PHAs are lesser-known and have been called a “new generation of AHAs.” One study found that PHAs offer similar anti-aging effects as AHAs—such as smoothing fine lines and wrinkles and firming the skin—but without irritating skin conditions like rosacea. Deverpalli says PHAs can also stimulate growth and repair in the skin, thanks to its antioxidant properties. They also provide more moisture than AHAs. Of the three categories of acids, Deverapalli recommends PHAs for anyone wanting to prevent signs of aging.
Gluconolactone: This type of acid is derived from gluconic acid and it acts as a humectant, meaning it draws in and retains moisture. It also exfoliates the skin, like alpha and beta hydroxy acids. Studies show that gluconolactone can protect the skin from UV damage (but you shouldn't skip your sunscreen).
Lactobionic acid: Derived from lactose, lactobionic acid acts as a humectant to draw in moisture and is an antioxidant that protects the skin against environmental aggressors.
Galactose: Galactose is derived from sugar in lactose and is also linked with exfoliating and providing skin-protecting antioxidants.
Products to try that contain PHAs
For exfoliating sensitive skin: The Inkey List Polyhydroxy Acid (PHA) Gentle Exfoliating Toner
If you have sensitive skin but still want the chemical exfoliation acids can offer, try The Inkey List’s PHA toner that contains gluconolactone to slough off dead skin cells, niacinamide to control oil, and aloe vera to soothe skin. Apply the toner to a cotton pad and apply it to clean skin in the morning and at night.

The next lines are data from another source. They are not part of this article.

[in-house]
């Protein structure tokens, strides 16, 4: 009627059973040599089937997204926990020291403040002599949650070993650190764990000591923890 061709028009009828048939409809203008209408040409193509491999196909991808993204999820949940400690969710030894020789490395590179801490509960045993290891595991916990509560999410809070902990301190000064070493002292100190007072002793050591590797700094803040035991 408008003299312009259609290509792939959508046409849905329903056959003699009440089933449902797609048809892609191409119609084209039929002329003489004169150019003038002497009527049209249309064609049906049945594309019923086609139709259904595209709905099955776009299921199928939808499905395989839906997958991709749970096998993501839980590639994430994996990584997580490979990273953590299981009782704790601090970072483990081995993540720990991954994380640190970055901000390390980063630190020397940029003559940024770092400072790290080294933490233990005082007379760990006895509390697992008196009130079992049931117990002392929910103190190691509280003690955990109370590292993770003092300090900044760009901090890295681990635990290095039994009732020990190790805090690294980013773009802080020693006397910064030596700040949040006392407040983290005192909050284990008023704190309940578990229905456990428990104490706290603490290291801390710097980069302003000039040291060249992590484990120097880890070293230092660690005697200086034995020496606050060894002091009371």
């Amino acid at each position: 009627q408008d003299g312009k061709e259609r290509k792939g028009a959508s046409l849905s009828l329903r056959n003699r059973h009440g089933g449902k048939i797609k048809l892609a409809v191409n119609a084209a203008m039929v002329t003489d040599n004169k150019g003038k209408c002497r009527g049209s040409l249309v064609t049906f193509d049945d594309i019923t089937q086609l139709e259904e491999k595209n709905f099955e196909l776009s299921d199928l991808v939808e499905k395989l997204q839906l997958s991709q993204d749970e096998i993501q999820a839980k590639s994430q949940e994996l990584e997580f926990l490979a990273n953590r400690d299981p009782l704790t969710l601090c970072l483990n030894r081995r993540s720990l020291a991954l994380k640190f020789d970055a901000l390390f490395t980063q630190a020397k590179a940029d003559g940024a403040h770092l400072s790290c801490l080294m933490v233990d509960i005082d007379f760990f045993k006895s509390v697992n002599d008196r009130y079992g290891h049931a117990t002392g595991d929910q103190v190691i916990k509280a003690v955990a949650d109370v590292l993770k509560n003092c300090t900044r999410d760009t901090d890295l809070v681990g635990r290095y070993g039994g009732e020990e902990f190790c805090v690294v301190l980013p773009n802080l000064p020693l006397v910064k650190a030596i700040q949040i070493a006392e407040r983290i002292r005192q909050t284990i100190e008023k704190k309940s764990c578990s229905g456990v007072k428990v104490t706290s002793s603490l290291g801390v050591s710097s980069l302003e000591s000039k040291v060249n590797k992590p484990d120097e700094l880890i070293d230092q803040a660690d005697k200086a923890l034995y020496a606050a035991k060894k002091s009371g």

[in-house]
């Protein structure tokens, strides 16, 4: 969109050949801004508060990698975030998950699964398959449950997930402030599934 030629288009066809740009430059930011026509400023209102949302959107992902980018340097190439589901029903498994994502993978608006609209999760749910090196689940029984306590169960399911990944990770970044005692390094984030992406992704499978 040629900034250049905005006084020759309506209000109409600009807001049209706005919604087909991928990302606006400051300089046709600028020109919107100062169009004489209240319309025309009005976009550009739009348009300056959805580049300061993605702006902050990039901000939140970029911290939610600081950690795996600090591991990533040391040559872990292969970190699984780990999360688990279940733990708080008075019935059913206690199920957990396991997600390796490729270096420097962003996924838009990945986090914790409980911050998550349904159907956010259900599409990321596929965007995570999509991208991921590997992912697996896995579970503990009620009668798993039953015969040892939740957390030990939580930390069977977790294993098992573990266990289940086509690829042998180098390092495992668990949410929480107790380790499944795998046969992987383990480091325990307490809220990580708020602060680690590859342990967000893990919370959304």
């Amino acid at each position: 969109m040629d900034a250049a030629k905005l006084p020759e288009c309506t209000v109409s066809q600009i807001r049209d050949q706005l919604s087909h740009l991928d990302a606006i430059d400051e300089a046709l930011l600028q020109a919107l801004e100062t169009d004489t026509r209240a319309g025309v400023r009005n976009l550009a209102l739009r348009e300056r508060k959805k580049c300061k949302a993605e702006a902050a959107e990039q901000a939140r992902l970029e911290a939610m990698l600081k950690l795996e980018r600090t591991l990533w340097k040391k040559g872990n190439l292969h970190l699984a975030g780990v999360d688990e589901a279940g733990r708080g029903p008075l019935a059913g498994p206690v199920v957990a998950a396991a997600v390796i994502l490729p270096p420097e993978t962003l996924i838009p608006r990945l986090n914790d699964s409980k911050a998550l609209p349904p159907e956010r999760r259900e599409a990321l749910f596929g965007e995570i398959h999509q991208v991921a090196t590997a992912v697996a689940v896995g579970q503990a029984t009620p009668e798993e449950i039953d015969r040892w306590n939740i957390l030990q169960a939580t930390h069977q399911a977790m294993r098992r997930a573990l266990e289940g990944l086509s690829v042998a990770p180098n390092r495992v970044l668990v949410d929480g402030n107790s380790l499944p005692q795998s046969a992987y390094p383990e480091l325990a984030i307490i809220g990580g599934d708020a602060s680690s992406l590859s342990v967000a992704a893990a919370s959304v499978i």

For soothing dry skin: Neostrata Restore Bionic Face Cream
Try the Neostrata face cream to moisturize and soothe dry, sensitive skin. It contains a 12% blend of lactobionic acid and gluconolactone to exfoliate and hydrate the skin. Apply twice a day to clean skin for the best results.
For improving texture and tone with a triple threat: Glossier Solution
The Glossier Solution combines glycolic and lactic acids (AHAs), salicylic acid (BHA), and gluconolactone (PHA) to address acne and an uneven texture and tone on the skin. It also contains glycerin and aloe to moisturize and soothe the skin as well as niacinamide to control oil. Once every three days, apply the solution to a cotton pad and pat it into the skin.
Prices were accurate at the time this article was published but may change over time.